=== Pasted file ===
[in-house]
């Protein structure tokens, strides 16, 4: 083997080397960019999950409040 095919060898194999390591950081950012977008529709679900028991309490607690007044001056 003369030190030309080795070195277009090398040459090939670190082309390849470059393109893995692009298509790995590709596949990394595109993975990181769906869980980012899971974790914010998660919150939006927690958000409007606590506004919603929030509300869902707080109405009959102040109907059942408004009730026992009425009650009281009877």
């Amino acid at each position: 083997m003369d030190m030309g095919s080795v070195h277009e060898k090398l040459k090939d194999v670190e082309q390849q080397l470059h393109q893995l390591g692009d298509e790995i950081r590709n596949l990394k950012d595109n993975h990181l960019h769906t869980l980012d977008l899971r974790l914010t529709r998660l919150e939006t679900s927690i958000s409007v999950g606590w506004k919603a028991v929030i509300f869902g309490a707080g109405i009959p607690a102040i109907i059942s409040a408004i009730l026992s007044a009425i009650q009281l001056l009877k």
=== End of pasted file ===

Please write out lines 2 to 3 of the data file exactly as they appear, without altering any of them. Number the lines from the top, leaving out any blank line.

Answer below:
């Protein structure tokens, strides 16, 4: 083997080397960019999950409040 095919060898194999390591950081950012977008529709679900028991309490607690007044001056 003369030190030309080795070195277009090398040459090939670190082309390849470059393109893995692009298509790995590709596949990394595109993975990181769906869980980012899971974790914010998660919150939006927690958000409007606590506004919603929030509300869902707080109405009959102040109907059942408004009730026992009425009650009281009877």
């Amino acid at each position: 083997m003369d030190m030309g095919s080795v070195h277009e060898k090398l040459k090939d194999v670190e082309q390849q080397l470059h393109q893995l390591g692009d298509e790995i950081r590709n596949l990394k950012d595109n993975h990181l960019h769906t869980l980012d977008l899971r974790l914010t529709r998660l919150e939006t679900s927690i958000s409007v999950g606590w506004k919603a028991v929030i509300f869902g309490a707080g109405i009959p607690a102040i109907i059942s409040a408004i009730l026992s007044a009425i009650q009281l001056l009877k």